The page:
This is an exquisite debut novel with the mixed flavors of Amy Tan’s The Bonesetter’s Daughter, Khaled Hosseini’s A Thousand Splendid Suns, and even a taste of the powerful memoir Infidel by Ayaan Hirsi Ali. It is a story about culture clash, immigration, tradition, and love in all its many forms.
Maryam Mazar is a middle-aged wife and mother, married to an Englishman, living in London and dreaming of her former life in Iran. Her beloved sister back home has just died and her teenaged son sent to London to live with Maryam and her husband Edward. In a moment of inexplicable rage, Maryam slaps the grieving boy, sending him fleeing to the nearest bridge. Maryam’s pregnant daughter Sara succeeds in stopping the boy from throwing himself into the river but miscarries her child in the process. Horrified, Maryam returns to Iran to contemplate her life and try to forgive herself.
Maryam had grown up the sheltered daughter of a powerful military authority in a small village during increasingly tumultuous political times. Her teenaged resistance to an arranged marriage and getting caught in an awkward but innocent circumstance with her father’s servant, her tutor and beloved best friend Ali, led to her expulsion from home, and ultimately to a new life in London. But there are many painful undercurrents that we become aware of only gradually as the author leads us forward and backward in time, and from Maryam’s tortured self-reflection to the anger and confusion of Maryam’s daughter.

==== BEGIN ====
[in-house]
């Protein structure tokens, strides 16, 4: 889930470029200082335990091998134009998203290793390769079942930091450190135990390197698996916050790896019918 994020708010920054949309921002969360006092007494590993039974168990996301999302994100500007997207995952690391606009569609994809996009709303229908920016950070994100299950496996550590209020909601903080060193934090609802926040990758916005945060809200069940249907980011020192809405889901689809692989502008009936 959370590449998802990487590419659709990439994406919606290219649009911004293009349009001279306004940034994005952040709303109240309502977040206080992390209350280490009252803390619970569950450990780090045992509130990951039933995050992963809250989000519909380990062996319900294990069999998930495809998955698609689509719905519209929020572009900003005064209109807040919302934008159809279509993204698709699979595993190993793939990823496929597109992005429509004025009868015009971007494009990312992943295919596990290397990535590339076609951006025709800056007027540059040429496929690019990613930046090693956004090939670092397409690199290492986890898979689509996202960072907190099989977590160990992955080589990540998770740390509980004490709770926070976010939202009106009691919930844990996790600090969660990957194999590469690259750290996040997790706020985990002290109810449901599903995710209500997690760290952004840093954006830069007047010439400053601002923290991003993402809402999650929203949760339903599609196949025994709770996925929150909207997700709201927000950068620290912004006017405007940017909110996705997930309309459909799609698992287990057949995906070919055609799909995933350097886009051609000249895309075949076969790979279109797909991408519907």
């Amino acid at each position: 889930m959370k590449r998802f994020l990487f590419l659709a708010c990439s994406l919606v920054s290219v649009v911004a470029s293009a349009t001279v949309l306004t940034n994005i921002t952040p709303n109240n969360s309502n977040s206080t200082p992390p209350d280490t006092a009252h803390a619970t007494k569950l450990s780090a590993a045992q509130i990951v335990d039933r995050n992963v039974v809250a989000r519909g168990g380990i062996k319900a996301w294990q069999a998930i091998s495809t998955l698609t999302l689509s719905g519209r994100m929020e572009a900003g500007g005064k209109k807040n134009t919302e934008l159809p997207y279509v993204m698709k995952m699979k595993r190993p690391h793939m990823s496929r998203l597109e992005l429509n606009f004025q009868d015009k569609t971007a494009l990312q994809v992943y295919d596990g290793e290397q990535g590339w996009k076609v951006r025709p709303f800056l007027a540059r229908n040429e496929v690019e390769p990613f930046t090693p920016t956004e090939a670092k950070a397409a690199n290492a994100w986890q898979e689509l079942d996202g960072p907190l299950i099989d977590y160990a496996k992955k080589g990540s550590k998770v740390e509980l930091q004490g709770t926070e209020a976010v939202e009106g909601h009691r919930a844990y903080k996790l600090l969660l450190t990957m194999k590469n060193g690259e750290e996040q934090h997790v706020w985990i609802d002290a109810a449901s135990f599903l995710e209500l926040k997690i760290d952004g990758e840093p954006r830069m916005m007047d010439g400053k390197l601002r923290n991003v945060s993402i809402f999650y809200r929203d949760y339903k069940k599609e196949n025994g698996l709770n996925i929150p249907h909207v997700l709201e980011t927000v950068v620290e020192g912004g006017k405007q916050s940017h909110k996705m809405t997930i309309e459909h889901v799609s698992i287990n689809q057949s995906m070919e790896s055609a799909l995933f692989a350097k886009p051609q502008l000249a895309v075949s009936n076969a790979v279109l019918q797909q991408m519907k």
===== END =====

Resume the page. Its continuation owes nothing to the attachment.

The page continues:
The ending was probably as difficult to write as it was to conceive, and the author is mostly successful in portraying the tentative rapprochement of a mother and daughter from two very different worlds. Much food for thought here.